Area farmers and city officials are a little more at ease as the Winnebago River recedes after it went over its banks affecting the parks and farmland adjacent to the river. The same can be said for other drainage locations throughout the area including the West Main Drainage Ditch 1 and 2 near Britt. The water crested on Sunday at 4pm at 79.28 inches. On Tuesday, the water level was 77.69 inches and falling. Willow Creek north of Mason City crested on Sunday at 89.34 inches before dropping to 88.46 inches on Tuesday. The Iowa River near Rowan will continue to rise until about 9pm Wednesday evening. The river was at 11.07 feet Tuesday evening at 5pm. Flood stage is at 12.5 feet. It is expected to crest just below that around midnight on Thursday at 11.2 feet.
Clear Lake has begun to drop slightly. It was at 5.37 feet on Monday afternoon. That has gone down slightly to 5.36 feet as of Tuesday afternoon.
The Winnebago River near Mason City crested on Sunday evening at 7.93 feet, but has now receded to 6.8 feet. In Forest City, the river went out of its banks near Pammel Park, shutting the park down as athletic fields, bike trails, and Winnebago RV parking went underwater. The park partially reopened on Tuesday as the waters had receded enough to allow partial traffic. The gravel road adjacent to the river took a toll from the overflowing water creating ruts and potholes. The Frisbee golf link remains underwater in some locations.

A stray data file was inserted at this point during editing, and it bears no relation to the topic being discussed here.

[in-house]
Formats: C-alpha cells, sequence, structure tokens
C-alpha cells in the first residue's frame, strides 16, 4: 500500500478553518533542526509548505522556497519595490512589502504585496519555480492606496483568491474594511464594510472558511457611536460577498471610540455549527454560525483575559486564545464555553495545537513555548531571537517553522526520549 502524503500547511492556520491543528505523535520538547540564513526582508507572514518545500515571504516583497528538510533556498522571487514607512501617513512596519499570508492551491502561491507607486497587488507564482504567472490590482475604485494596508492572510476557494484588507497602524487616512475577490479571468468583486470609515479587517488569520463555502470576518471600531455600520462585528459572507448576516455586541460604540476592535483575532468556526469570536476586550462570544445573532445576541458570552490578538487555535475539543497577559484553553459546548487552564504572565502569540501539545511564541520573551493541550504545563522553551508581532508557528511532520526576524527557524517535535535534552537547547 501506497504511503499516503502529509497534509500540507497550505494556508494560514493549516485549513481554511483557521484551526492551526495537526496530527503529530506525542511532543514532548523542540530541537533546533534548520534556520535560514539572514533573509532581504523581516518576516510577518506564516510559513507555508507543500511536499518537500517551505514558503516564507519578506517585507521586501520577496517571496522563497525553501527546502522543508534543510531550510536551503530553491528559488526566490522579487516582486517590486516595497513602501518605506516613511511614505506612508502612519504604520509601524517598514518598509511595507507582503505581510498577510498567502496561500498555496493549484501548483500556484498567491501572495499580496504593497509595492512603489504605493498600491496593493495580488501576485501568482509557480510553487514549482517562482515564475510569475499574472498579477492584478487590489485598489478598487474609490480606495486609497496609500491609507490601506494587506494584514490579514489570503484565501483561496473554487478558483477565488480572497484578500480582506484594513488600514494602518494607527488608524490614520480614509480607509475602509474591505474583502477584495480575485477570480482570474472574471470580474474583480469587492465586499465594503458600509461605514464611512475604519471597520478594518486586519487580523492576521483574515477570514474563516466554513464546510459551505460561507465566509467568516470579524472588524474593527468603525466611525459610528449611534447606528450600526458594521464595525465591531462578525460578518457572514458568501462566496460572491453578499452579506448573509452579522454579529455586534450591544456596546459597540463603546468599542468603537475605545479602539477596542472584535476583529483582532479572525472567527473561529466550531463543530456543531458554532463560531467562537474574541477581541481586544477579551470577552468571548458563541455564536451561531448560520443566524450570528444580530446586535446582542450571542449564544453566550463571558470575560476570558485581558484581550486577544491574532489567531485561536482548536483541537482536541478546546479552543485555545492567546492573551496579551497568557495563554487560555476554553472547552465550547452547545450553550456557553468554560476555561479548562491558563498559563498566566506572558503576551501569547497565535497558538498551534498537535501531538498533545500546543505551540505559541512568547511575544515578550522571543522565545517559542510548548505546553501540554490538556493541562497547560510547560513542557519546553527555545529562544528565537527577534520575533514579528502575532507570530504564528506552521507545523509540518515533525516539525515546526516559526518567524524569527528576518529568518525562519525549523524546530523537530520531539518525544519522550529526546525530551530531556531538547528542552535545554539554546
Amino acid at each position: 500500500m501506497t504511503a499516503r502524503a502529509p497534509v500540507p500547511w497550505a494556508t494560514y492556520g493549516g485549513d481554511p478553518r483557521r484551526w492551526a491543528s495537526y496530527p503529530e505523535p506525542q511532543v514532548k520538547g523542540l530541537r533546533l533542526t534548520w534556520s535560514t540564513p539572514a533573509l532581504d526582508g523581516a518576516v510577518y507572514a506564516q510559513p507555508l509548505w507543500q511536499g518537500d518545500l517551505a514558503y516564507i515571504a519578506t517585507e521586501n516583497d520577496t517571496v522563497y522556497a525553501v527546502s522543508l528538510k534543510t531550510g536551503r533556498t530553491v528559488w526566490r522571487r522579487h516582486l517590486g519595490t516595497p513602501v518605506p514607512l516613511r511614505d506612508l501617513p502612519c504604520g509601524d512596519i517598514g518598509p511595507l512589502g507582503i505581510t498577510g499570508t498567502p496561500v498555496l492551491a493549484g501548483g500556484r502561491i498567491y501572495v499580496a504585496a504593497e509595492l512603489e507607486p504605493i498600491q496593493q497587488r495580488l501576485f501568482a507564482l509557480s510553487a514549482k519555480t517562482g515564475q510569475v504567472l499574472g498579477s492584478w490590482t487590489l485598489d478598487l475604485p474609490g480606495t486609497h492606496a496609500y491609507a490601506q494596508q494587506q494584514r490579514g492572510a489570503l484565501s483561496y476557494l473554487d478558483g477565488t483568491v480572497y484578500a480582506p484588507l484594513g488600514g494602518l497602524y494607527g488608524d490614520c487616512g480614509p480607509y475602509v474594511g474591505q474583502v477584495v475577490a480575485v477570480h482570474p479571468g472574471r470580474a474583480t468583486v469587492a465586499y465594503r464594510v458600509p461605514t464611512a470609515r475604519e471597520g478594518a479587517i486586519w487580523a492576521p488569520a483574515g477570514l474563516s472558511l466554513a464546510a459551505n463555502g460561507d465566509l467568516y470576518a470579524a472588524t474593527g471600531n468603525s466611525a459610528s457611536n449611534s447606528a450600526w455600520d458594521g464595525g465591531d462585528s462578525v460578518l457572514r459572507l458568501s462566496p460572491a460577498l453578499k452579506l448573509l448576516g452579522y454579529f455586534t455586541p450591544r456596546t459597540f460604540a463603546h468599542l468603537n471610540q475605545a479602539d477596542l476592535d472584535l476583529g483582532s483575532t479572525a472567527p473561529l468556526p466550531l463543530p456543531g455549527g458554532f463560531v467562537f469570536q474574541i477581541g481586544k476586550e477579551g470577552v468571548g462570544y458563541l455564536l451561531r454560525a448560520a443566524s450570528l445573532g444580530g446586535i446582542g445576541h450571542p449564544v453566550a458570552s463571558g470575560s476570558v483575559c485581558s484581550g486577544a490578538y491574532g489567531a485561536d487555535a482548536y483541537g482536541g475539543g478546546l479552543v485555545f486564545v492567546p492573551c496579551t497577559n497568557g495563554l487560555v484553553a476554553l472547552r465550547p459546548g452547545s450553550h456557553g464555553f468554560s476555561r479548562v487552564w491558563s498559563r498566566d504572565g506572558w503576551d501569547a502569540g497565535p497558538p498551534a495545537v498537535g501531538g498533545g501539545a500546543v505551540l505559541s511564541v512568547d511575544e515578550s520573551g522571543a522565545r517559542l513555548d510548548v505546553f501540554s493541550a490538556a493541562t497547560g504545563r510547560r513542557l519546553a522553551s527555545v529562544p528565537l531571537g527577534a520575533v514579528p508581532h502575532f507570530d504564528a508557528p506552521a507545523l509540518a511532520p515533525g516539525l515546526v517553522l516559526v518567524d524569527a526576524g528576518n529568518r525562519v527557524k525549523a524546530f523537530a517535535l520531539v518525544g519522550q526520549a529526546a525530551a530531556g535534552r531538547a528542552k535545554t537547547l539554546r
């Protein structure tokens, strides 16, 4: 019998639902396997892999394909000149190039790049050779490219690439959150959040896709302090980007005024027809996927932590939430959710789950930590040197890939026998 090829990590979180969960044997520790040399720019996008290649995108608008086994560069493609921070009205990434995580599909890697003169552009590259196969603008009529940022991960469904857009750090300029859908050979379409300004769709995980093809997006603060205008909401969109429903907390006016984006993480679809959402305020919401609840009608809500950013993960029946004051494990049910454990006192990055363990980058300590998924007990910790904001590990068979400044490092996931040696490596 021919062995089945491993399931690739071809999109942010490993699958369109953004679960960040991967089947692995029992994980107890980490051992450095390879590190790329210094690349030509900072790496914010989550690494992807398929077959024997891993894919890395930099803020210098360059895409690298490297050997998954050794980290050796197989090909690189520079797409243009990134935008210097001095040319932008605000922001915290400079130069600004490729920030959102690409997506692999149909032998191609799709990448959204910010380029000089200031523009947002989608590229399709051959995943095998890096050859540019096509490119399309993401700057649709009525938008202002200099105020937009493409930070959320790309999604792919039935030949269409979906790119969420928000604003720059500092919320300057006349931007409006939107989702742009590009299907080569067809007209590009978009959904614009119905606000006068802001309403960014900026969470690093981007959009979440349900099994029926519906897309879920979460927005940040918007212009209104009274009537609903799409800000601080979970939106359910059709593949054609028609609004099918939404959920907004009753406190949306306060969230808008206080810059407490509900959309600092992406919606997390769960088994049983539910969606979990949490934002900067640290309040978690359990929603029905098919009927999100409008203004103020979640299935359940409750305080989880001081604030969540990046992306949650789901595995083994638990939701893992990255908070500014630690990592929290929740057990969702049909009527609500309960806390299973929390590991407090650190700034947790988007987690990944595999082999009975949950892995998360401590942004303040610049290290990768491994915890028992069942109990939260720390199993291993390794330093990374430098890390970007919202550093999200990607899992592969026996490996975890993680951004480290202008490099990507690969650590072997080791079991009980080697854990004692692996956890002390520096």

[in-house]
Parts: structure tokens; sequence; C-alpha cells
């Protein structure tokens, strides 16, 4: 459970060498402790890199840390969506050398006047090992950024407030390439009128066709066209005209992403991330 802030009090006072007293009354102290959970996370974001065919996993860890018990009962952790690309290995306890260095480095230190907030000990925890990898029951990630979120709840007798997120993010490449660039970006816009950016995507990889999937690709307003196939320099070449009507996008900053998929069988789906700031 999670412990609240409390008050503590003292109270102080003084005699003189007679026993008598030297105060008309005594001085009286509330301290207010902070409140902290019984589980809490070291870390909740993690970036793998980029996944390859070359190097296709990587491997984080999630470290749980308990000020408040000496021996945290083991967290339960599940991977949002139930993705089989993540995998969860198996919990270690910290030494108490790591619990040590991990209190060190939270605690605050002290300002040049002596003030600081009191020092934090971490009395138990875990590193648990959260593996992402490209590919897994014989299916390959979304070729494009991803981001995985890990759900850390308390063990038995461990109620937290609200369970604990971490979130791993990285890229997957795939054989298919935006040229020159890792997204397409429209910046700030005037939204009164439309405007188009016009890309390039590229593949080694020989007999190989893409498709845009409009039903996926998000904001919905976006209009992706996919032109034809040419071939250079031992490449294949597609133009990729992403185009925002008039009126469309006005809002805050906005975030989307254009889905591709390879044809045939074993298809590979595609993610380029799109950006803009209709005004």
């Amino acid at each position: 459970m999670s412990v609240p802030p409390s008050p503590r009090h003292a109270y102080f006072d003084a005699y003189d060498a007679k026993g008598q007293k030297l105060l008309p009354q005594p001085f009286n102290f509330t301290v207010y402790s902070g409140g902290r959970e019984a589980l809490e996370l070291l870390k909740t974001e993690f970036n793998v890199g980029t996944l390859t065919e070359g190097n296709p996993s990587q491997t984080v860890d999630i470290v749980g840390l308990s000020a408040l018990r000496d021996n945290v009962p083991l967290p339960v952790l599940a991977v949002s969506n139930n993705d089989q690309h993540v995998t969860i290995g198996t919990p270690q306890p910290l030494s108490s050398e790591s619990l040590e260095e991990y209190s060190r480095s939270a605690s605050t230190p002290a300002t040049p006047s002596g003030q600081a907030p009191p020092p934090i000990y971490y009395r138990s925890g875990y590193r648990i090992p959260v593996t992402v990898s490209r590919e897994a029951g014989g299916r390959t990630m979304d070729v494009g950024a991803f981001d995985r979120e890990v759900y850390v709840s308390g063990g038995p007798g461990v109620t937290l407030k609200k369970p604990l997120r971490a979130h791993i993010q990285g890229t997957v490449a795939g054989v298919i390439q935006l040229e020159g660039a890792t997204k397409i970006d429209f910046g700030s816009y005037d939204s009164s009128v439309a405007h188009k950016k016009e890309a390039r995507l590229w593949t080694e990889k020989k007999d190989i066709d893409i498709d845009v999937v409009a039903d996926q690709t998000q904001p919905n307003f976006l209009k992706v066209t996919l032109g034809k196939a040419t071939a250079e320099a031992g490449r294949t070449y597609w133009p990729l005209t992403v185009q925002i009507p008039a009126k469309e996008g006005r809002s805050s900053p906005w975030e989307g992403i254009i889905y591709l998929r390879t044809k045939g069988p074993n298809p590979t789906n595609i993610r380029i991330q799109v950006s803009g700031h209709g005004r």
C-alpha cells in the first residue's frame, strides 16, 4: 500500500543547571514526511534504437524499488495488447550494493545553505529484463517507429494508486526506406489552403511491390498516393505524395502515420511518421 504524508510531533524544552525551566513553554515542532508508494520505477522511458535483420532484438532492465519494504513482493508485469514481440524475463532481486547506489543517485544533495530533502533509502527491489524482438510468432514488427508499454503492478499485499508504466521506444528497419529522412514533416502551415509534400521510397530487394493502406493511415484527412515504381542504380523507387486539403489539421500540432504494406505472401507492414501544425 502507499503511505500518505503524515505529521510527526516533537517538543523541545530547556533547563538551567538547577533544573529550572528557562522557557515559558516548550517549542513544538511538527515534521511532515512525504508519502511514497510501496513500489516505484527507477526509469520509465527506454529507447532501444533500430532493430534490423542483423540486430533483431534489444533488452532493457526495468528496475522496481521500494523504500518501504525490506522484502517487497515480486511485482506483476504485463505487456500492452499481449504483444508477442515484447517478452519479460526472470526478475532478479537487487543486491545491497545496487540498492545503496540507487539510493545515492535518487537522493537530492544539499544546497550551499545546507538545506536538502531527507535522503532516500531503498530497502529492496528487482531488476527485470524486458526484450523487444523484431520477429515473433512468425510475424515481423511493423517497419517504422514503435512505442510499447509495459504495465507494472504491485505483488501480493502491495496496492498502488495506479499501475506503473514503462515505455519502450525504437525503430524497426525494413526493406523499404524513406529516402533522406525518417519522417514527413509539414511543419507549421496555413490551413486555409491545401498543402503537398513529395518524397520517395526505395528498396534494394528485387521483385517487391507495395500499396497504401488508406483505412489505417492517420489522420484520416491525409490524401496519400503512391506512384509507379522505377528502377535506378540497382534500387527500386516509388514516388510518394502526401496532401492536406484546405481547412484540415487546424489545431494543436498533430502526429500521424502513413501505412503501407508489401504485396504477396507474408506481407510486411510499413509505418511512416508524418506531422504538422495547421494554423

The forecast calls for a dry period with a 30% chance of rain toward the end of the week. The snow melt continues in some locations, but not to the extent of the last three days where over a foot of snow melted quickly in the rapidly warming conditions. Temperatures may reach the 70’s by Monday of next week giving farmers the opportunity to start the planting cycle in dried out fields which are currently underwater in some locations. According to state officials, no corn planting has begun anywhere in the state. Normally the corn planting would be 19% complete by now.